“The system cost just over $30,000 plus HST, not including other costs to upgrade the electrical panel and Hydro Ottawa’s connection,” says Bakker. “The system looks great and our house is future-proofed with 30-plus years of electricity cost insurance and forced savings. To me, homes that have solar are going to hold their value better than those with a new kitchen that a new owner at some point is likely to pull out and replace. You’re not going to replace solar on a roof when it’s reducing your utility bills.”

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The dawn of energy independence for homeowners

Thanks to the federal government’s Greener Homes Grant Program, solar projects are eligible to receive $1.00 per watt, up to a maximum of $5,000. The program was so successful, the government recently announced it is closing applications a year early due to maximizing its $2.6 billion budget. But the federal government promises that plans are underway for the program’s next phase.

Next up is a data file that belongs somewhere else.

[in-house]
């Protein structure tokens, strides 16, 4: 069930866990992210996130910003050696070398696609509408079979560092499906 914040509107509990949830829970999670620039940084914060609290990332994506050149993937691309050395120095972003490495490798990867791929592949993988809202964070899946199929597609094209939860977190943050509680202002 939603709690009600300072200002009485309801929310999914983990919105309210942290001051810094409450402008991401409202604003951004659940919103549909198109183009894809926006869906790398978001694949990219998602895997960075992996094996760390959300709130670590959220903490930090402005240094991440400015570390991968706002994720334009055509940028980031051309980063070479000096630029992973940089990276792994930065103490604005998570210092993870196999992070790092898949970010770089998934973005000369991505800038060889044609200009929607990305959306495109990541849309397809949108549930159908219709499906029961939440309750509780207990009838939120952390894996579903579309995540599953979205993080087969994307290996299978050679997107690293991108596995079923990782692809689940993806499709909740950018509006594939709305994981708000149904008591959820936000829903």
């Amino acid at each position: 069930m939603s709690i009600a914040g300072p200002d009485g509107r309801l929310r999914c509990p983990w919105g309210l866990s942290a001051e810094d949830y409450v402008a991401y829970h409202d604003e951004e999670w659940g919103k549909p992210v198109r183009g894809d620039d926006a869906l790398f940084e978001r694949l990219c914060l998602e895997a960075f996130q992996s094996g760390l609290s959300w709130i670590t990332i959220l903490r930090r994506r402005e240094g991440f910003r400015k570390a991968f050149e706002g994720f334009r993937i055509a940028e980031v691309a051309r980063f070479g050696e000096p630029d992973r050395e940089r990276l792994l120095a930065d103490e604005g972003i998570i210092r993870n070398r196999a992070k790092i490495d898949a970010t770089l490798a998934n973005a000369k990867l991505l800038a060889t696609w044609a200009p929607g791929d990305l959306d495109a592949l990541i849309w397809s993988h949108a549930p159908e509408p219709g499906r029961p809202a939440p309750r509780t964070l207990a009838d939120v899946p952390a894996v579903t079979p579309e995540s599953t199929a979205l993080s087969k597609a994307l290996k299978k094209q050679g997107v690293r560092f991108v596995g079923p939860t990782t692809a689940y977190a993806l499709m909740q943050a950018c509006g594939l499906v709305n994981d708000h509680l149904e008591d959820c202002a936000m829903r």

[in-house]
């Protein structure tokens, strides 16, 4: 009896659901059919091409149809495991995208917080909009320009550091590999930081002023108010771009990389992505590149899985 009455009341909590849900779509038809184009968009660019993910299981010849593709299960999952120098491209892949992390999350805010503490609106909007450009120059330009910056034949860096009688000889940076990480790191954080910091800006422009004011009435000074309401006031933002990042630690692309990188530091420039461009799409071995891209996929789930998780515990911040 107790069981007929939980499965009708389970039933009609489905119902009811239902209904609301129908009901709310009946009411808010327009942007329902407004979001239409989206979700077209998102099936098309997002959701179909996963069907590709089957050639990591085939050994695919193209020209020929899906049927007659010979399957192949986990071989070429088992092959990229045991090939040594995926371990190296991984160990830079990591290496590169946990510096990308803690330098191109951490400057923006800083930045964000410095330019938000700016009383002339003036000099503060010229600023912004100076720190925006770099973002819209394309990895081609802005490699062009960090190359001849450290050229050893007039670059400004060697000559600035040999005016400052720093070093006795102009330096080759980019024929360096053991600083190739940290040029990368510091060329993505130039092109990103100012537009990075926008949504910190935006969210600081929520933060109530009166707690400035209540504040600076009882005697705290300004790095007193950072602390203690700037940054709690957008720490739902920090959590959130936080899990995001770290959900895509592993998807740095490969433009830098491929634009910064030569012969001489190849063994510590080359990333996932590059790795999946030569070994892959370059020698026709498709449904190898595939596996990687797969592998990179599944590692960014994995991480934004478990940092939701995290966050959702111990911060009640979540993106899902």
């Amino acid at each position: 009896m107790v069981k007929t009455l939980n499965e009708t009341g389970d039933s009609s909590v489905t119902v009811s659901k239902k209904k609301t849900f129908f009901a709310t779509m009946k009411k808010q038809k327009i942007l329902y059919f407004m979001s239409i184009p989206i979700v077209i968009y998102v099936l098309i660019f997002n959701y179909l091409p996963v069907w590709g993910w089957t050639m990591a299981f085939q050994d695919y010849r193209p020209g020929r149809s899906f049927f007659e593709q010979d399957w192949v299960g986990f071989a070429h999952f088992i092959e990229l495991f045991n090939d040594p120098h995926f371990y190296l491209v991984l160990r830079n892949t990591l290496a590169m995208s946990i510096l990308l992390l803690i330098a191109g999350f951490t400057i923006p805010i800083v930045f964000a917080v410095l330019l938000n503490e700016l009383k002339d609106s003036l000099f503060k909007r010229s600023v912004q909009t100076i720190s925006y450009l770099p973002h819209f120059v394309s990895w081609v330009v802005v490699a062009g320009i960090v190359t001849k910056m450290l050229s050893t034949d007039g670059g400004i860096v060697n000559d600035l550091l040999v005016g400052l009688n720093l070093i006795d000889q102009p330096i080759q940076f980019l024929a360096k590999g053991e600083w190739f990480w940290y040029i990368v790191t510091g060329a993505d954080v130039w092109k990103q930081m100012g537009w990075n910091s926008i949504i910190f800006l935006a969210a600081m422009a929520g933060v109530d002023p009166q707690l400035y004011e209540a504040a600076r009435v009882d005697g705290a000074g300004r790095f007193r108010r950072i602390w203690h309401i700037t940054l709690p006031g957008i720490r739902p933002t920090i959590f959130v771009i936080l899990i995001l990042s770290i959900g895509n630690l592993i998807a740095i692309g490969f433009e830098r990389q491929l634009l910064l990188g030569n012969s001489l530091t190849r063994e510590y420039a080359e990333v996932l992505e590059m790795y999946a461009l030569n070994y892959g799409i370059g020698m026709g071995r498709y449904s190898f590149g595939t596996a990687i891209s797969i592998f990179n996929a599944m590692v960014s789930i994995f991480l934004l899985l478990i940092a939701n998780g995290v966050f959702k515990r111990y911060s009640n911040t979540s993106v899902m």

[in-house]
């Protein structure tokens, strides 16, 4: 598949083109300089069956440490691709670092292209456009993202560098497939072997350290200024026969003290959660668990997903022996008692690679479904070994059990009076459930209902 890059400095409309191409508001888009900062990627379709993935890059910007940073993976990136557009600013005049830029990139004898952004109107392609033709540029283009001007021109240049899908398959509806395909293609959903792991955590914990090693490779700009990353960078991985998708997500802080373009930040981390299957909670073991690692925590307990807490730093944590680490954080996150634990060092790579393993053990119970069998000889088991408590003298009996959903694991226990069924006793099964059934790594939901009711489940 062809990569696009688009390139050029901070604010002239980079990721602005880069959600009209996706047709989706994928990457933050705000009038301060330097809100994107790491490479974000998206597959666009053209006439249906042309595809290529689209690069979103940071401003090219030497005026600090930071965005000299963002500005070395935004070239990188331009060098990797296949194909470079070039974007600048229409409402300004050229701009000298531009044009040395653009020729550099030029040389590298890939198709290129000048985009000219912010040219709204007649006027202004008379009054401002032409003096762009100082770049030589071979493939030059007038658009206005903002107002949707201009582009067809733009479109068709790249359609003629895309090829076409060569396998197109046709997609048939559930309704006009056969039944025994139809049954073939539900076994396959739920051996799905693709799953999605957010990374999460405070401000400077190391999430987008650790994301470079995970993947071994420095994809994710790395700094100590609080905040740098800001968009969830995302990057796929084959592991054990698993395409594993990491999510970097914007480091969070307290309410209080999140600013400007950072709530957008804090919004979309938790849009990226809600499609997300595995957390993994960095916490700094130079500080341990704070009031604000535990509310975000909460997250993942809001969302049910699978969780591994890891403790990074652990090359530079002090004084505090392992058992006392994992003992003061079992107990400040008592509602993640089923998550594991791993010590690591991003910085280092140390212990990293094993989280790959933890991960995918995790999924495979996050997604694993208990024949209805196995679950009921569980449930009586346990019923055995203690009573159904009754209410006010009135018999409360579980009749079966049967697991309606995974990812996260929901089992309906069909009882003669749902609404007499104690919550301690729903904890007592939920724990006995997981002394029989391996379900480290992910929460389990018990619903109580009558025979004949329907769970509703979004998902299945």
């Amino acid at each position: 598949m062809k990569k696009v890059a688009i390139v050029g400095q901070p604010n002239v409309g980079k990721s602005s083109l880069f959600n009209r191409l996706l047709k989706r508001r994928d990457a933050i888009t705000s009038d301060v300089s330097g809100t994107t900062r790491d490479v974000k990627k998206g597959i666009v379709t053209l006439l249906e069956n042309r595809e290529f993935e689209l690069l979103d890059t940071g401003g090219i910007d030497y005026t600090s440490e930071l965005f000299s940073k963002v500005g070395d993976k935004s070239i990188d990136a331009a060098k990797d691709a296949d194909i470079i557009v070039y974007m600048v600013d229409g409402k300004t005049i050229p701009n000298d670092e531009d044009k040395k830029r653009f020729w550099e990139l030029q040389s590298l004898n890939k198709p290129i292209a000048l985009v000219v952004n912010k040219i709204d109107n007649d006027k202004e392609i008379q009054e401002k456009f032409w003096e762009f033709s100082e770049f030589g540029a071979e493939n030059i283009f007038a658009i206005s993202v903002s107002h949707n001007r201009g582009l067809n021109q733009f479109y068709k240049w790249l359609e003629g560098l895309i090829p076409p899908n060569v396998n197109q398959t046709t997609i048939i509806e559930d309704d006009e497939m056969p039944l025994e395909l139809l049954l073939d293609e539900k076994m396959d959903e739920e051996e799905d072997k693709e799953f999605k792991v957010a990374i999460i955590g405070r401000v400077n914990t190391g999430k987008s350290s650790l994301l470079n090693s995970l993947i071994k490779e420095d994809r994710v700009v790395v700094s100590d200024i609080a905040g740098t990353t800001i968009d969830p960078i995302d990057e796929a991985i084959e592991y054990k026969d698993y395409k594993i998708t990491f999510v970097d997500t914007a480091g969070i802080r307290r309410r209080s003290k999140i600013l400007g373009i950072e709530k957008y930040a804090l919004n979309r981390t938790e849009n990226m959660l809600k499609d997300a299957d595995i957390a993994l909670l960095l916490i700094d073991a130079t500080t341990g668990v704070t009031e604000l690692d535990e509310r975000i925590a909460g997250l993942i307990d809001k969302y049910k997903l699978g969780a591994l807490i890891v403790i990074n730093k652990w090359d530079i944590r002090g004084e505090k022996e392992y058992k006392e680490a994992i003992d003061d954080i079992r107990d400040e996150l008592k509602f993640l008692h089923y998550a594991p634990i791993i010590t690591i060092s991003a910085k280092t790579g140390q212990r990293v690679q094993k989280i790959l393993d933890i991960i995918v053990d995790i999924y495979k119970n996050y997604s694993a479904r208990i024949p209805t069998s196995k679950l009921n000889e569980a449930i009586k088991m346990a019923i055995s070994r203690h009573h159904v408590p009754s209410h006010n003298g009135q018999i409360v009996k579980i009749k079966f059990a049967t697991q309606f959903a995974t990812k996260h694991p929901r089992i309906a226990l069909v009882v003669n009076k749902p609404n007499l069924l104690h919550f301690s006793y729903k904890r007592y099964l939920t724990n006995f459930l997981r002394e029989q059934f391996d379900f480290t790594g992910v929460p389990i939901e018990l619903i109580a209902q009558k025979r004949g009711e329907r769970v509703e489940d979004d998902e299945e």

Visit Hydro Ottawa’s website to understand the options that exist for connecting energy sources, find a list of distributed energy resources standards, frequently asked questions, and related connection processes, charges and application forms.

As Bakker proves, there is a growing movement among Canadians to take charge of how they interact with energy, not only to manage their costs and consumption, but to responsibly generate their own renewable power in the age of climate change. The landscape of energy is evolving, putting power into the hands of individuals and businesses alike.

If solar, or other distributed energy resources aren’t a right fit for you, there are other options and incentives that exist (municipally, provincially and federally) to help lower your home’s electricity consumption and allow you to become a more active participant in an emissions-free future.

Listen to our full interview with Dick Bakker on the ThinkEnergy podcast to learn more about his solar installation, and the Ottawa Renewable Energy Co-operative.